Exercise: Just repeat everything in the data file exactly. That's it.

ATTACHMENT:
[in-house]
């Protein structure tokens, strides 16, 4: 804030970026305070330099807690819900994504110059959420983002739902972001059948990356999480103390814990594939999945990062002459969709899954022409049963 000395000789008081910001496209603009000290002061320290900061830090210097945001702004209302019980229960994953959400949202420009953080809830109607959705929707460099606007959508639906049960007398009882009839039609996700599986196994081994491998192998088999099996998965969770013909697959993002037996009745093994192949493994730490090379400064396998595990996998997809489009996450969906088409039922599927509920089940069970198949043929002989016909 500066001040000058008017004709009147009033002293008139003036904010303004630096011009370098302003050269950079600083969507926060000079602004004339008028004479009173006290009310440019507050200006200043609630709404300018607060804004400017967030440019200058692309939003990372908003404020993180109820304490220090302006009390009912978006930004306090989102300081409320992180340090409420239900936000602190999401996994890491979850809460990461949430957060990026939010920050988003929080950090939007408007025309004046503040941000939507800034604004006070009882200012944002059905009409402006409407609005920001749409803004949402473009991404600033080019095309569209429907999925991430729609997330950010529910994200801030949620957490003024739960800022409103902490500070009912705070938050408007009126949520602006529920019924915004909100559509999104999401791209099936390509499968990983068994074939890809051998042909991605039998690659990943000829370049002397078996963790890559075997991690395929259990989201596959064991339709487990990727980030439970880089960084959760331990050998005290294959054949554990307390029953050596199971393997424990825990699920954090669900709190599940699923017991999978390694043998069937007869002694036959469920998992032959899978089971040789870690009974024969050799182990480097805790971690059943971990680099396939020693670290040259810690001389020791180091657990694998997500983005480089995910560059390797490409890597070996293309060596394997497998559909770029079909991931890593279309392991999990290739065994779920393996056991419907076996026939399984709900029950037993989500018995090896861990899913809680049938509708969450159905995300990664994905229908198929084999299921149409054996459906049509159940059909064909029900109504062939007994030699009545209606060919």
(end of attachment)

[in-house]
């Protein structure tokens, strides 16, 4: 804030970026305070330099807690819900994504110059959420983002739902972001059948990356999480103390814990594939999945990062002459969709899954022409049963 000395000789008081910001496209603009000290002061320290900061830090210097945001702004209302019980229960994953959400949202420009953080809830109607959705929707460099606007959508639906049960007398009882009839039609996700599986196994081994491998192998088999099996998965969770013909697959993002037996009745093994192949493994730490090379400064396998595990996998997809489009996450969906088409039922599927509920089940069970198949043929002989016909 500066001040000058008017004709009147009033002293008139003036904010303004630096011009370098302003050269950079600083969507926060000079602004004339008028004479009173006290009310440019507050200006200043609630709404300018607060804004400017967030440019200058692309939003990372908003404020993180109820304490220090302006009390009912978006930004306090989102300081409320992180340090409420239900936000602190999401996994890491979850809460990461949430957060990026939010920050988003929080950090939007408007025309004046503040941000939507800034604004006070009882200012944002059905009409402006409407609005920001749409803004949402473009991404600033080019095309569209429907999925991430729609997330950010529910994200801030949620957490003024739960800022409103902490500070009912705070938050408007009126949520602006529920019924915004909100559509999104999401791209099936390509499968990983068994074939890809051998042909991605039998690659990943000829370049002397078996963790890559075997991690395929259990989201596959064991339709487990990727980030439970880089960084959760331990050998005290294959054949554990307390029953050596199971393997424990825990699920954090669900709190599940699923017991999978390694043998069937007869002694036959469920998992032959899978089971040789870690009974024969050799182990480097805790971690059943971990680099396939020693670290040259810690001389020791180091657990694998997500983005480089995910560059390797490409890597070996293309060596394997497998559909770029079909991931890593279309392991999990290739065994779920393996056991419907076996026939399984709900029950037993989500018995090896861990899913809680049938509708969450159905995300990664994905229908198929084999299921149409054996459906049509159940059909064909029900109504062939007994030699009545209606060919």